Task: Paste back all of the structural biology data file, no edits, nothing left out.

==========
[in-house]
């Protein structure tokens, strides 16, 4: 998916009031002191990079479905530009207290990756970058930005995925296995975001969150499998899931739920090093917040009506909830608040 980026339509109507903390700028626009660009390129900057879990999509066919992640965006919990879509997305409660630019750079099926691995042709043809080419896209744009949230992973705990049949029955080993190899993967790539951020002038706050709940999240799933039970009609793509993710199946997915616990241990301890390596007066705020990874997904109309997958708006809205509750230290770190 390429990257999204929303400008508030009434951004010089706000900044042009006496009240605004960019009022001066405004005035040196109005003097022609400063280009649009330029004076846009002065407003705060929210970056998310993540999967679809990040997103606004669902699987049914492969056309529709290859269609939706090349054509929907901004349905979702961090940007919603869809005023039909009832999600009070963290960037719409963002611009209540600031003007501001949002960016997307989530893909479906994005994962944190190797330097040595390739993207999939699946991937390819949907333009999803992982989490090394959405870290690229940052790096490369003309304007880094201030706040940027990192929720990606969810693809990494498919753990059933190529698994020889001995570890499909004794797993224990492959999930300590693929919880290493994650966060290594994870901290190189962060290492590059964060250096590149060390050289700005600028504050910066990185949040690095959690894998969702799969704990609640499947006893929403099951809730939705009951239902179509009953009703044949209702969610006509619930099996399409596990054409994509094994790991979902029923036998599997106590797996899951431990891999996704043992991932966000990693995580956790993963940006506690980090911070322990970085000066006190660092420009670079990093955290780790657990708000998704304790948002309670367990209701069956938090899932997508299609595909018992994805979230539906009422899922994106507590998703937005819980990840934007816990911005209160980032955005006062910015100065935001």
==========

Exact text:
[in-house]
């Protein structure tokens, strides 16, 4: 998916009031002191990079479905530009207290990756970058930005995925296995975001969150499998899931739920090093917040009506909830608040 980026339509109507903390700028626009660009390129900057879990999509066919992640965006919990879509997305409660630019750079099926691995042709043809080419896209744009949230992973705990049949029955080993190899993967790539951020002038706050709940999240799933039970009609793509993710199946997915616990241990301890390596007066705020990874997904109309997958708006809205509750230290770190 390429990257999204929303400008508030009434951004010089706000900044042009006496009240605004960019009022001066405004005035040196109005003097022609400063280009649009330029004076846009002065407003705060929210970056998310993540999967679809990040997103606004669902699987049914492969056309529709290859269609939706090349054509929907901004349905979702961090940007919603869809005023039909009832999600009070963290960037719409963002611009209540600031003007501001949002960016997307989530893909479906994005994962944190190797330097040595390739993207999939699946991937390819949907333009999803992982989490090394959405870290690229940052790096490369003309304007880094201030706040940027990192929720990606969810693809990494498919753990059933190529698994020889001995570890499909004794797993224990492959999930300590693929919880290493994650966060290594994870901290190189962060290492590059964060250096590149060390050289700005600028504050910066990185949040690095959690894998969702799969704990609640499947006893929403099951809730939705009951239902179509009953009703044949209702969610006509619930099996399409596990054409994509094994790991979902029923036998599997106590797996899951431990891999996704043992991932966000990693995580956790993963940006506690980090911070322990970085000066006190660092420009670079990093955290780790657990708000998704304790948002309670367990209701069956938090899932997508299609595909018992994805979230539906009422899922994106507590998703937005819980990840934007816990911005209160980032955005006062910015100065935001």